The researchers at Northwestern University combined climate modeling with public health data to understand the impact of electric vehicles (EVs) on the US economy. The research was conducted by Peters, who works for the Environmental Defense Fund and Horton, an assistant professor of Earth and planetary sciences at Northwestern's Weinberg College of Arts and Sciences.
According to the new study, if EVs replaced 25% of the combustion-engine cars, the United States would end up saving around $70 billion annually by avoiding damages climate change factors and air pollution. Also, replacing 75% of the cars with EVs and by increasing renewable energy generation, the savings can be early $70 billion annually.
"Vehicle electrification in the United States can prevent many premature deaths that occur while reducing carbon emissions by en enormous sum," stated Daniel Peters, who is leading the study. "This highlights the potential of beneficial solutions to climate change issues that will prevent greenhouse gas emissions and reduce health issues caused by harmful air pollution."
"From an engineering view, people have brought out many solutions," added Northwestern's Daniel Horton, the senior author. "But we need to evaluate these solutions deeply.” This study brings a detailed look at EVs and the energy generation and found that the adoption of EV's will not only reduce greenhouse gases but also save lives." The study was published online in the GeoHealth journal.
To conduct the study, the team looked at vehicle fleet and emissions data way back from 2014. They found out that if 25% of US drivers adopted EVs way back in 2014 and the power required to charge these vehicles acquired from energy generation infrastructure, then around 250 million tons of carbon dioxide (CO2) emissions would have been prevented.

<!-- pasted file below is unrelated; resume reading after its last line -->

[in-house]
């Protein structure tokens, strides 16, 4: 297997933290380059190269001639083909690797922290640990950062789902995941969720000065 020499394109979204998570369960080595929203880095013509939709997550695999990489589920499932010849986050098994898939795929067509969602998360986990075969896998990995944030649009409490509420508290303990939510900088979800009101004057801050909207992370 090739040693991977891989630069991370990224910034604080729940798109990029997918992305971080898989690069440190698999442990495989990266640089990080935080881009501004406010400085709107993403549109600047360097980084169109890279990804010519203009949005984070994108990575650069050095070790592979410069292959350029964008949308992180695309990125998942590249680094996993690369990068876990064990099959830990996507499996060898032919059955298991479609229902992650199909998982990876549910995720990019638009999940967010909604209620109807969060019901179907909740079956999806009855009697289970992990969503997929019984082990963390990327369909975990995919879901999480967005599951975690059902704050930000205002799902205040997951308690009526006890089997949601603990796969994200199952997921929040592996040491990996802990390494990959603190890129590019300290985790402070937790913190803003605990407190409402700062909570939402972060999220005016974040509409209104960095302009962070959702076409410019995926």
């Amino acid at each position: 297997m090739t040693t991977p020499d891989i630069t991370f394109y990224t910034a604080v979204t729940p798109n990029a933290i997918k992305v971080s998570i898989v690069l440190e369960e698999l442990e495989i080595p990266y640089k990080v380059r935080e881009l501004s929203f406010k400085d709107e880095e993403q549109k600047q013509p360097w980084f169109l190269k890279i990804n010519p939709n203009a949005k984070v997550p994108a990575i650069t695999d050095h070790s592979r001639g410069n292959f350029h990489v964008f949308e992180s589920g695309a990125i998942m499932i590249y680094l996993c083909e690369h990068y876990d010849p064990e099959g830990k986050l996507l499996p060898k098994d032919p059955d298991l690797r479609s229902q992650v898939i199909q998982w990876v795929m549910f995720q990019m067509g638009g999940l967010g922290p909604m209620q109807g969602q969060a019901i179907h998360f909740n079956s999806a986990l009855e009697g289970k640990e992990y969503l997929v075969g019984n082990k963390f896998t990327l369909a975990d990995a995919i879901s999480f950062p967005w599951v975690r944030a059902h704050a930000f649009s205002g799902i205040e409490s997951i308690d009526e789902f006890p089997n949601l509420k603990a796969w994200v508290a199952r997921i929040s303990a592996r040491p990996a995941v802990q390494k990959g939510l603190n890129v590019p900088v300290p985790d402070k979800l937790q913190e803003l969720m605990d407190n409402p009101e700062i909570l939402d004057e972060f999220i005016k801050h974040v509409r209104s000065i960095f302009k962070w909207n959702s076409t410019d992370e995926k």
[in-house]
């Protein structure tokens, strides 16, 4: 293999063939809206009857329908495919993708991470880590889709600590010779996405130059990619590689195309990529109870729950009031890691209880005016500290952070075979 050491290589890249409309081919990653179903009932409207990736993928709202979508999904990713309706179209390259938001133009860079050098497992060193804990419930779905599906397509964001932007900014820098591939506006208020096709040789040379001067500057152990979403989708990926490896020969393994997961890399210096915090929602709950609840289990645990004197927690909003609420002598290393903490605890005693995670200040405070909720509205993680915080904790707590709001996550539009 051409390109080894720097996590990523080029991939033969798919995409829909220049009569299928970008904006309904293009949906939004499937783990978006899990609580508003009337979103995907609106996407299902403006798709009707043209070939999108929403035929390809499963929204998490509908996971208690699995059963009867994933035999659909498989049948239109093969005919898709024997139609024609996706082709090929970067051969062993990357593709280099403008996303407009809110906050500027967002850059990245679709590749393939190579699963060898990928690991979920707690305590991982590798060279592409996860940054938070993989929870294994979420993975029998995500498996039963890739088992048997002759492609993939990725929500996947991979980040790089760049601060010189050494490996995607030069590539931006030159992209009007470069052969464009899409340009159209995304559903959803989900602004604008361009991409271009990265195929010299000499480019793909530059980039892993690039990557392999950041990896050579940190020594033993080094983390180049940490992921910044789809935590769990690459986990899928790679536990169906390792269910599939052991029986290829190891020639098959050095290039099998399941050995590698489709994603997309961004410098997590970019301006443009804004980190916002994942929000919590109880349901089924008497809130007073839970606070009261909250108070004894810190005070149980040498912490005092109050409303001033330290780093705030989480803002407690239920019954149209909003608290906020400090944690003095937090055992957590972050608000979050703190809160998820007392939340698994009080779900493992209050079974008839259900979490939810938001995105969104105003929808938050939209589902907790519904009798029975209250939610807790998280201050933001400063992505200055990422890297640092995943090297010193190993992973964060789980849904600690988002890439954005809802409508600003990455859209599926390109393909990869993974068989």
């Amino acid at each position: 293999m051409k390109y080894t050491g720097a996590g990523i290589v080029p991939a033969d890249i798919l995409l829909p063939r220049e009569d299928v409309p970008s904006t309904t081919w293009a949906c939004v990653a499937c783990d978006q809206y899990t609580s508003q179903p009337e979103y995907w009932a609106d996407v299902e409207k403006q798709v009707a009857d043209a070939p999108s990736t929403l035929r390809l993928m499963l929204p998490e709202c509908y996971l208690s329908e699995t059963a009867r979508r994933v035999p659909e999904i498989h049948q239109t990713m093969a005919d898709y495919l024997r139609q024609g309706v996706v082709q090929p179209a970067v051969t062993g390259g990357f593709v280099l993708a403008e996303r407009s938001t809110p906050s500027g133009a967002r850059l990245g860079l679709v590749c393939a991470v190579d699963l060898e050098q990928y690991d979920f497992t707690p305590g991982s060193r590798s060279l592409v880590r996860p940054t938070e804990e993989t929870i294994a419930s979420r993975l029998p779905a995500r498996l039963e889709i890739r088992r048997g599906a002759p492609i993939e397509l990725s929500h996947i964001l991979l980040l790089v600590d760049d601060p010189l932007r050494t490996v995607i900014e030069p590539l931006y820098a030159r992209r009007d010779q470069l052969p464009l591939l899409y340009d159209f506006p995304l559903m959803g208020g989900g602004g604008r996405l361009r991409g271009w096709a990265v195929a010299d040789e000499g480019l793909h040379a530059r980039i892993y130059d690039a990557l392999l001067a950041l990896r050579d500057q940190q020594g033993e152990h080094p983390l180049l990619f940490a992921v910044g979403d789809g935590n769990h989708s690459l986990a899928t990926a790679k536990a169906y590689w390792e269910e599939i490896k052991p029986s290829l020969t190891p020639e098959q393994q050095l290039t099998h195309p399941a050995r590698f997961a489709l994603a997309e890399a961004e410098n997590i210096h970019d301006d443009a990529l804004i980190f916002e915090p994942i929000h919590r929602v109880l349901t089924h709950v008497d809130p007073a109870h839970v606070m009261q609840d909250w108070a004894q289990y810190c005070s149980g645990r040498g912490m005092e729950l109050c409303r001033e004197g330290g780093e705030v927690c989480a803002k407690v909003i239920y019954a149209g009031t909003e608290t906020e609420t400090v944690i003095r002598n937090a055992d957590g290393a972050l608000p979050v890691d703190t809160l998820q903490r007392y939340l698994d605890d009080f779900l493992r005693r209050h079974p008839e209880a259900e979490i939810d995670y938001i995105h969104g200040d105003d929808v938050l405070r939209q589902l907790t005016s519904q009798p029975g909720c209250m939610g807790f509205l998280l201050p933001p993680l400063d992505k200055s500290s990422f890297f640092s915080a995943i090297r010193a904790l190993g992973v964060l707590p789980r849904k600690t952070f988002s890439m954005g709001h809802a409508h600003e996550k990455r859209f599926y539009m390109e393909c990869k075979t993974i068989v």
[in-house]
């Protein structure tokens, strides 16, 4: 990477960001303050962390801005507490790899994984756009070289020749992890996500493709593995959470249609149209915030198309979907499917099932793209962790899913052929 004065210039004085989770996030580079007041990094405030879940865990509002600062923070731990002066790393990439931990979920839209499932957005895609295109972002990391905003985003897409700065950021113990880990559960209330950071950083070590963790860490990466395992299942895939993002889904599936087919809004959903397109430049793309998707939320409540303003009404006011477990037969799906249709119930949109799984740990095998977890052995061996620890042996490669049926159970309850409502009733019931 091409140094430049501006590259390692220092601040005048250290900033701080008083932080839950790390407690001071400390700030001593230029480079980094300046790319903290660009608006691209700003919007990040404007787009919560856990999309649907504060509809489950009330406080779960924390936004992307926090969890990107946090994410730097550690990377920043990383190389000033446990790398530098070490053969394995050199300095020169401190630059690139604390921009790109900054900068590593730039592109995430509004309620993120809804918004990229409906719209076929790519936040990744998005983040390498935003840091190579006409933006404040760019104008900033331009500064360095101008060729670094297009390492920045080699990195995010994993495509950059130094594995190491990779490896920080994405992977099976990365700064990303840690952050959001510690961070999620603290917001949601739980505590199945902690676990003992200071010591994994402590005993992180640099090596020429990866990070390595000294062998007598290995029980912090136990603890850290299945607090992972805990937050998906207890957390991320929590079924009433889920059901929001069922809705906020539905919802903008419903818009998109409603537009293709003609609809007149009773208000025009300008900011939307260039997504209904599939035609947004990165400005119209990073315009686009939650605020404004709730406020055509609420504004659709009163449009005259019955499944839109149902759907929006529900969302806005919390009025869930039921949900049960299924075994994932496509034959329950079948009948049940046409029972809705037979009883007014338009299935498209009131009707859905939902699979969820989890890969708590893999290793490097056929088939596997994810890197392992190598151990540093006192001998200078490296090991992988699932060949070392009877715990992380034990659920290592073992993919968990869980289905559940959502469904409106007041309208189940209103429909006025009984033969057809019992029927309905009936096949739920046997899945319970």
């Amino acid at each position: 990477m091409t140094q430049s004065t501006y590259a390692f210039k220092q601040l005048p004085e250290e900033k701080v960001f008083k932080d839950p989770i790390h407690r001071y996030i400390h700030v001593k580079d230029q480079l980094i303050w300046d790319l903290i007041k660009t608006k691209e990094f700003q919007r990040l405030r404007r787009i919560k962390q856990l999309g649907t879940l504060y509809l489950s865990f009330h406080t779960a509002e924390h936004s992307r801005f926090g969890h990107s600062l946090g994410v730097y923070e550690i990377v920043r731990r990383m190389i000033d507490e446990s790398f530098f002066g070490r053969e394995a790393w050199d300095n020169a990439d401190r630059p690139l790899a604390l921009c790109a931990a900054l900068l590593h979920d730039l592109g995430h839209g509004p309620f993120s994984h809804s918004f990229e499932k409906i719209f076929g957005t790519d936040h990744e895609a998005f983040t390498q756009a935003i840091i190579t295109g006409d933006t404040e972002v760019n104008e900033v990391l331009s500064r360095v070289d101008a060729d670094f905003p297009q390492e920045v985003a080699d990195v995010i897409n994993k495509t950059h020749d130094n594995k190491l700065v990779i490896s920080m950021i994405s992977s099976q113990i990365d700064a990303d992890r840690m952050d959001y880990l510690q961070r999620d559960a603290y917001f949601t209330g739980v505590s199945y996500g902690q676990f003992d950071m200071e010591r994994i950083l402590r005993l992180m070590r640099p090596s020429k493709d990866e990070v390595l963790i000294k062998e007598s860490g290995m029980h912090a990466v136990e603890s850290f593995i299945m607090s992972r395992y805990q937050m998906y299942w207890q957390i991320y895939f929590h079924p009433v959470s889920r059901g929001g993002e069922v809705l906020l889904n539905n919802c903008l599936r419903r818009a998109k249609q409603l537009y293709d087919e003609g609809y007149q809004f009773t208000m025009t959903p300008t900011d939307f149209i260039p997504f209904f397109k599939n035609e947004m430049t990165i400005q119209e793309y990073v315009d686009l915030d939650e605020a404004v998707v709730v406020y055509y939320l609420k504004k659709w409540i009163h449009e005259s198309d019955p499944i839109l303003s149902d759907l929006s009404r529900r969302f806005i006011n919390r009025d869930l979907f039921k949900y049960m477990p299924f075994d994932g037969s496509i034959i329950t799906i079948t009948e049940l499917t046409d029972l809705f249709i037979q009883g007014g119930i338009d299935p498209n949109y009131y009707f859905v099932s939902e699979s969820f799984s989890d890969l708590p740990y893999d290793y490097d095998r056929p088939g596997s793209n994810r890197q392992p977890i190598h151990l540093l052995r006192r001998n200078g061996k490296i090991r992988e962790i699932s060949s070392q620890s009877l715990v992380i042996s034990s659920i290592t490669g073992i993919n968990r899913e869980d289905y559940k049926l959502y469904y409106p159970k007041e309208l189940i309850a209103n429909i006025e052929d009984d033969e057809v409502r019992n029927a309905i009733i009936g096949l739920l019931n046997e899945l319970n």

Even though the impact of carbon emissions on the planet is well documented, the combustion engines also produce harmful pollutants like particulate matter. These pollutants trigger several health problems like asthma, emphysema, chronic bronchitis, and, ultimately, premature death. The researchers used a chemistry-climate model to study for the impact. This model was developed at the Geophysical Fluid Dynamics Laboratory. Jordan Schnell, a postdoctoral fellow in Horton's lab, conducted the model experiments that simulate the atmosphere's weather and chemistry. With this model, the researchers simulated air pollutant changes across lower 48 states, based on different levels of EV adoption and renewable energy generation. After that, they combined this information with the publicly available county health data from the US Environmental Protection Agency (EPA). This combination enabled the research team to get the analysis data and results. "The social cost of carbon and the value of the statistical life is thoroughly studied and are much-debated metrics," Horton said. "But they are often used to make policy decisions. It helps put a tangible value on the consequences that emitting largely intangible gases into the public sphere brings to the shared atmosphere."